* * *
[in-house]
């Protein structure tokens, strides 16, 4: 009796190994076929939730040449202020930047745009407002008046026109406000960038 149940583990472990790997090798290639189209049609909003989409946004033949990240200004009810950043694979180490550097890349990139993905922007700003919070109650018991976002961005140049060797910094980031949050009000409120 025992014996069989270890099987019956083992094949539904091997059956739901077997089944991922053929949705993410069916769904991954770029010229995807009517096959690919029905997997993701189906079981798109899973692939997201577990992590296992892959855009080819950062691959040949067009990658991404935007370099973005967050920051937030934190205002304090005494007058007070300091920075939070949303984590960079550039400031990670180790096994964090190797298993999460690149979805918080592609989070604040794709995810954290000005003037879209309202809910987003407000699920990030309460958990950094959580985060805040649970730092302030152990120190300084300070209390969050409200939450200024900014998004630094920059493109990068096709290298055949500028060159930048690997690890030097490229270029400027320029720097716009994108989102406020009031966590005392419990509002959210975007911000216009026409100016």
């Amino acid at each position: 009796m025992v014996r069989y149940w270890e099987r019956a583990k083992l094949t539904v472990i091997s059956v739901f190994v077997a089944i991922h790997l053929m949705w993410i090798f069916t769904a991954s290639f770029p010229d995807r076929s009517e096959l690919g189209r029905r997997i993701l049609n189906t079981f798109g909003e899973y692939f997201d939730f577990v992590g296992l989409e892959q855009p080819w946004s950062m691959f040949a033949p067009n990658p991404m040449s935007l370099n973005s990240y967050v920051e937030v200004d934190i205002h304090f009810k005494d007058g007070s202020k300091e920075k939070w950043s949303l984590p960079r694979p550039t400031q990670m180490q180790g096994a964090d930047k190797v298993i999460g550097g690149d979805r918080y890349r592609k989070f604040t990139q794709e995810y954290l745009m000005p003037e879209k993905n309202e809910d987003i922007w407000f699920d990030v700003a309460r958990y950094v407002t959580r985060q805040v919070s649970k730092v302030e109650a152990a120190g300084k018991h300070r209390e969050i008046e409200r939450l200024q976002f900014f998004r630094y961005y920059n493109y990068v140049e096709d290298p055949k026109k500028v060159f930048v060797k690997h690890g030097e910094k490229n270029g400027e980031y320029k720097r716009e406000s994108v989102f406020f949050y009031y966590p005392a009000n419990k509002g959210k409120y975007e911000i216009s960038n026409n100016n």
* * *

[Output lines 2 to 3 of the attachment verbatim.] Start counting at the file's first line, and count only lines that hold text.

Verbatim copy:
């Protein structure tokens, strides 16, 4: 009796190994076929939730040449202020930047745009407002008046026109406000960038 149940583990472990790997090798290639189209049609909003989409946004033949990240200004009810950043694979180490550097890349990139993905922007700003919070109650018991976002961005140049060797910094980031949050009000409120 025992014996069989270890099987019956083992094949539904091997059956739901077997089944991922053929949705993410069916769904991954770029010229995807009517096959690919029905997997993701189906079981798109899973692939997201577990992590296992892959855009080819950062691959040949067009990658991404935007370099973005967050920051937030934190205002304090005494007058007070300091920075939070949303984590960079550039400031990670180790096994964090190797298993999460690149979805918080592609989070604040794709995810954290000005003037879209309202809910987003407000699920990030309460958990950094959580985060805040649970730092302030152990120190300084300070209390969050409200939450200024900014998004630094920059493109990068096709290298055949500028060159930048690997690890030097490229270029400027320029720097716009994108989102406020009031966590005392419990509002959210975007911000216009026409100016």
């Amino acid at each position: 009796m025992v014996r069989y149940w270890e099987r019956a583990k083992l094949t539904v472990i091997s059956v739901f190994v077997a089944i991922h790997l053929m949705w993410i090798f069916t769904a991954s290639f770029p010229d995807r076929s009517e096959l690919g189209r029905r997997i993701l049609n189906t079981f798109g909003e899973y692939f997201d939730f577990v992590g296992l989409e892959q855009p080819w946004s950062m691959f040949a033949p067009n990658p991404m040449s935007l370099n973005s990240y967050v920051e937030v200004d934190i205002h304090f009810k005494d007058g007070s202020k300091e920075k939070w950043s949303l984590p960079r694979p550039t400031q990670m180490q180790g096994a964090d930047k190797v298993i999460g550097g690149d979805r918080y890349r592609k989070f604040t990139q794709e995810y954290l745009m000005p003037e879209k993905n309202e809910d987003i922007w407000f699920d990030v700003a309460r958990y950094v407002t959580r985060q805040v919070s649970k730092v302030e109650a152990a120190g300084k018991h300070r209390e969050i008046e409200r939450l200024q976002f900014f998004r630094y961005y920059n493109y990068v140049e096709d290298p055949k026109k500028v060159f930048v060797k690997h690890g030097e910094k490229n270029g400027e980031y320029k720097r716009e406000s994108v989102f406020f949050y009031y966590p005392a009000n419990k509002g959210k409120y975007e911000i216009s960038n026409n100016n």